Friends of Orphans and Vulnerable Children

Friends of Orphans and Vulnerable Children
What could be better than an Ethiopian welcome, FOVC style?

Friday, August 13, 2010

Dave's Response to "Slumdog Tourism"

The "Slumdog Tourism" post yesterday has generated some good conversation, in a variety of forums. Love it!

Here's the response my Dave wrote: (By the way, I'm a feeler and he's a thinker...are you surprised?)

The point I wanted to make was that I hope that this won’t be the last trip to Ethiopia for any in our group. This is Lory's and my third trip, and I hope there will be many more. I wouldn’t mind someday relocating to Ethiopia if given the opportunity. The one point this article doesn’t make is the impact that we can have once we return home…and upon return visits. There is nothing that creates true empathy more than seeing the challenges and problems faced in Ethiopia firsthand. But, we can’t let that one visit languish. I view the roles of Team Tasfa members as gaining experience and observing the problems firsthand so that we can best understand what we can do with the resources we have to empower and enable places like Shanto and Korah to move toward becoming self-sustaining, viable, and livable communities…and to provide them with some of the resources and advantages that we have had from the blessing of having been born in America. I know that we can’t even begin to solve the problems outright, but we can be one small step in helping Desalegn and others achieve their goals for their communities.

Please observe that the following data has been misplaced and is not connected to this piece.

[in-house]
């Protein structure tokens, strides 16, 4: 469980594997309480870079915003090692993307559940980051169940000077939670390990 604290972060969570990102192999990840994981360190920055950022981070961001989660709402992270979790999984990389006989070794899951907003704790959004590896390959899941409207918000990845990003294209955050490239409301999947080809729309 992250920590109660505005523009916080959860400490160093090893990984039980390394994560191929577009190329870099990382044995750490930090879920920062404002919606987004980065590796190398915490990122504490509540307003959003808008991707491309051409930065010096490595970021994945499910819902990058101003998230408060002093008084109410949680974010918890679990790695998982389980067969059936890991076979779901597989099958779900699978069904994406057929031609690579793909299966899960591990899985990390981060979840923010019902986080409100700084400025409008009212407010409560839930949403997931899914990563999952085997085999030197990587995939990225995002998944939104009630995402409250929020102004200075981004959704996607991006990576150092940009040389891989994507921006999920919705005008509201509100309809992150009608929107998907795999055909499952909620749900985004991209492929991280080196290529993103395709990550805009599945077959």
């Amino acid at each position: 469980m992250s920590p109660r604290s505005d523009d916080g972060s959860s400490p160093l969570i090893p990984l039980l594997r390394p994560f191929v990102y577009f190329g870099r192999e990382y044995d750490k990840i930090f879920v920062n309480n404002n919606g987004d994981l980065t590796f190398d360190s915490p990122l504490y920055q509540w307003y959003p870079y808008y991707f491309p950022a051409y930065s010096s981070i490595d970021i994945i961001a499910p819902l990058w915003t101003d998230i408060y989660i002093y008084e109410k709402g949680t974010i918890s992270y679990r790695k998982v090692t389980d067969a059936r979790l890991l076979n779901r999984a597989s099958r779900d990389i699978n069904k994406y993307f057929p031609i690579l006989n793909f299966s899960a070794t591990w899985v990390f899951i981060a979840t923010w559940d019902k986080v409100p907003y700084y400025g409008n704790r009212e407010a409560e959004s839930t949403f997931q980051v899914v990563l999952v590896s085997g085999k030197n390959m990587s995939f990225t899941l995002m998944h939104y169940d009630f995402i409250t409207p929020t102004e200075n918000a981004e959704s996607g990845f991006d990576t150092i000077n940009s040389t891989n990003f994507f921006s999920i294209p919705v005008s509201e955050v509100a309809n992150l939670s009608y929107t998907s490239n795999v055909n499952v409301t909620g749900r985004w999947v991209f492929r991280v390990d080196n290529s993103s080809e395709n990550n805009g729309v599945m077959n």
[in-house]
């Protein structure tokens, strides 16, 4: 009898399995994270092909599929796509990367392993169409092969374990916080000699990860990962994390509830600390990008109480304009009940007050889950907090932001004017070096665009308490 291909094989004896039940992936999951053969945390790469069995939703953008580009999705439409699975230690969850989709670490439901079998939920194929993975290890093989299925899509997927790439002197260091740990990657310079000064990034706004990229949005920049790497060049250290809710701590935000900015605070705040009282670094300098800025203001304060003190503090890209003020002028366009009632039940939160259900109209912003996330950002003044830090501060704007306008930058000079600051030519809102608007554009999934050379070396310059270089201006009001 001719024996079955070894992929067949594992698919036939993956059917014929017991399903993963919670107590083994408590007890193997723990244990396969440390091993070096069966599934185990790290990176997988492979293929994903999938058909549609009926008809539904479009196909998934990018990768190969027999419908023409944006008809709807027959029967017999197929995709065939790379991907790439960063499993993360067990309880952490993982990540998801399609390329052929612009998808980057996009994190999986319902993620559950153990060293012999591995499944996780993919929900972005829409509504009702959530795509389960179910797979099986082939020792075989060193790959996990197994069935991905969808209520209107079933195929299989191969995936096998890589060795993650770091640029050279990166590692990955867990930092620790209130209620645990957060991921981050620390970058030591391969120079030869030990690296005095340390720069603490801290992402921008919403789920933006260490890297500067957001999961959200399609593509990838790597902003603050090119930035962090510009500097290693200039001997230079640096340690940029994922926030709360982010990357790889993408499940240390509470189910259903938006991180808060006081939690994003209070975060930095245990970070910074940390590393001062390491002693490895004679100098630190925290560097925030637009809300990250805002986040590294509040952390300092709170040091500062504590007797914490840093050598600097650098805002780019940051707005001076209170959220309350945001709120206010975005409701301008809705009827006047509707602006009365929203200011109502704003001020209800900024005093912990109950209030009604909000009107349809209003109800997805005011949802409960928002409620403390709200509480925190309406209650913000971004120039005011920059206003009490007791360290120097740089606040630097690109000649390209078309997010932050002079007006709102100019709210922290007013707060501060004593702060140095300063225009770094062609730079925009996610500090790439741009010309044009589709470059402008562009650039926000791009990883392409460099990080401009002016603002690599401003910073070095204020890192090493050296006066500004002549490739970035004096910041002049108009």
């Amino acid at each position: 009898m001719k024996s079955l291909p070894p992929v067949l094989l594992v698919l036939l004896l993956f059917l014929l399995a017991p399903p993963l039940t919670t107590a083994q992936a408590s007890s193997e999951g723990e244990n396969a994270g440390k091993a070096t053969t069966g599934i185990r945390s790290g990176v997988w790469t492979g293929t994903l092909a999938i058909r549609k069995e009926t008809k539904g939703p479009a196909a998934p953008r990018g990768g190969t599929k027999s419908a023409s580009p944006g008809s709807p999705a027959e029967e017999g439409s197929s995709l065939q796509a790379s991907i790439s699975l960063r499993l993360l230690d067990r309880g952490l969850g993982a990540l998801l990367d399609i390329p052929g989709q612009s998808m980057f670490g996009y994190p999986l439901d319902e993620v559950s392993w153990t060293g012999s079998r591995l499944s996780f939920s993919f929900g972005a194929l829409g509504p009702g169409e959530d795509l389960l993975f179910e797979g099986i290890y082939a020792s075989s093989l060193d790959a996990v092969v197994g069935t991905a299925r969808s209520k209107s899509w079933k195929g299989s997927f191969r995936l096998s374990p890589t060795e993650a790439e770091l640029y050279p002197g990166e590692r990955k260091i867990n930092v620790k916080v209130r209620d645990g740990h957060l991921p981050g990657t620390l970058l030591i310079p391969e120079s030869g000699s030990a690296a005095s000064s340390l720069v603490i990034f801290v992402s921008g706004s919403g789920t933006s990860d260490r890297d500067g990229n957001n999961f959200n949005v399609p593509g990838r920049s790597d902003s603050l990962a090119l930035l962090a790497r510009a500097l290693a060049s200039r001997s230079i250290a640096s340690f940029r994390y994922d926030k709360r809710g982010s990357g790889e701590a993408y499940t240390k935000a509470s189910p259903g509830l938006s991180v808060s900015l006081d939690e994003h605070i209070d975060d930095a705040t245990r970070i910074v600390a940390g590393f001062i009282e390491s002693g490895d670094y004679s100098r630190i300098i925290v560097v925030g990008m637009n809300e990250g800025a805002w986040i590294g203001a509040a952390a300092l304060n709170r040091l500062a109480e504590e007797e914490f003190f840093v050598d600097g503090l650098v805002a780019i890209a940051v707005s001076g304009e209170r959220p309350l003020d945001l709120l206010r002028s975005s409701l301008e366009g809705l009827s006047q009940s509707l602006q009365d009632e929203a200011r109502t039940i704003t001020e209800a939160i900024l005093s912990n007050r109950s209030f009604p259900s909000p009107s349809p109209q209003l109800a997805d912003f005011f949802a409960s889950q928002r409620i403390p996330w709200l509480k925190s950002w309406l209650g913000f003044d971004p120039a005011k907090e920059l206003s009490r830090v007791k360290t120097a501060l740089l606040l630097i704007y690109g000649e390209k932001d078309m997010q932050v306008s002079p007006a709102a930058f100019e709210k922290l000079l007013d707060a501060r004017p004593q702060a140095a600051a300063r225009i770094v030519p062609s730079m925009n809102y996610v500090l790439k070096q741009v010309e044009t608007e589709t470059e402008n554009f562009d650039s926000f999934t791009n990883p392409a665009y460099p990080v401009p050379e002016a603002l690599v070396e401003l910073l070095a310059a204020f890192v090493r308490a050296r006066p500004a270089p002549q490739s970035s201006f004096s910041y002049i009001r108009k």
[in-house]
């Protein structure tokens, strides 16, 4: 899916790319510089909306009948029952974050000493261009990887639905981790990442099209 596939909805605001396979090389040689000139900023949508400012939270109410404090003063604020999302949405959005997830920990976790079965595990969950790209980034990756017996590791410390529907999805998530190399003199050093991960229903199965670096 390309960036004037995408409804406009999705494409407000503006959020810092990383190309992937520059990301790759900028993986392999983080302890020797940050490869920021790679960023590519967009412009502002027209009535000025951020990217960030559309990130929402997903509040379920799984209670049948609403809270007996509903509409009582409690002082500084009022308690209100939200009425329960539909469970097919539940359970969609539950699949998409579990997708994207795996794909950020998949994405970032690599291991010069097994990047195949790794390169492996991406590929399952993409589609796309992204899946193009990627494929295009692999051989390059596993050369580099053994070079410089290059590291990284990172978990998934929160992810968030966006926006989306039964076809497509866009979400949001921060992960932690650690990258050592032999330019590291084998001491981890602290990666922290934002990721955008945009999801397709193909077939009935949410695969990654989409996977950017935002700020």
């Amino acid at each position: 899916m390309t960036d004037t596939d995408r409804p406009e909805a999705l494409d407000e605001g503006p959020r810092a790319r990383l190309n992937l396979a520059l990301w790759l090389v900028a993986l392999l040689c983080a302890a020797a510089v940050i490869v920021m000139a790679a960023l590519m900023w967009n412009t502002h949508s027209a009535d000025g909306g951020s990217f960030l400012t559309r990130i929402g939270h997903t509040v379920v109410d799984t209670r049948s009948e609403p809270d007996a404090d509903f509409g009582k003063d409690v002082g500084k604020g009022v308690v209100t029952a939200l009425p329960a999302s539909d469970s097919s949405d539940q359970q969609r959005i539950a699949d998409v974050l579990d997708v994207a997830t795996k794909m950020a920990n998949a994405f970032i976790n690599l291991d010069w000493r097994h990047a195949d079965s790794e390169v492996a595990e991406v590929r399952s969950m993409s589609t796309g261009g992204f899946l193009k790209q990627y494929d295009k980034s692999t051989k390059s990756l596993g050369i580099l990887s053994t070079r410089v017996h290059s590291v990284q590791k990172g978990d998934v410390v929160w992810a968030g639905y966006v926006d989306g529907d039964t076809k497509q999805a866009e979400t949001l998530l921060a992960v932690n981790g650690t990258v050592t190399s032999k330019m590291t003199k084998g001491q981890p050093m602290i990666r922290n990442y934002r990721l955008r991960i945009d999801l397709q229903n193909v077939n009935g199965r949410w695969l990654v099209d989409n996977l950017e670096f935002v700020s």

I don’t know if any of you are familiar with “design thinking”, but it is a methodology used by innovators and designers to develop solutions to problems and challenges predicated on the necessity for firsthand observations. Design thinking methodology was used by my good friend and co-worker when he founded his company, Husk Power Systems, which provides portable power plant systems to rural communities in India driven by the use of “rice husks” or the waste product from rice harvesting. He traveled throughout rural India observing the challenges of not having power and developed a way to deliver electric power by observing how the rural poor lived their lives and the types of resources these people had access to on a daily basis. Understanding that rice was the main crop in rural India, he and a friend developed a way to take the waste product that was being thrown away and use it to generate power…now they have 150 employees and have deployed close to 50 systems which charge rural Indians $2.00 per month for power (where the average income is $3.00 per day).

The bottom line is that there is much we can learn about helping to solve problems in developing nations through observation. The key is taking what we observe and acting on it…not sitting idle after having had the experience (i.e., slumdog tourism). I sent this article out because I know that each one of us will be transformed by the experience and know this will most likely not be our members' only trip to Ethiopia…nor will we forget about all we observe...which will drive continued contemplation and hopefully action in helping to be a part of the solution to some of the challenges and problems we’ll see. It is also our responsibility to carry the message forward through the passion that will come from our firsthand observations and experience.

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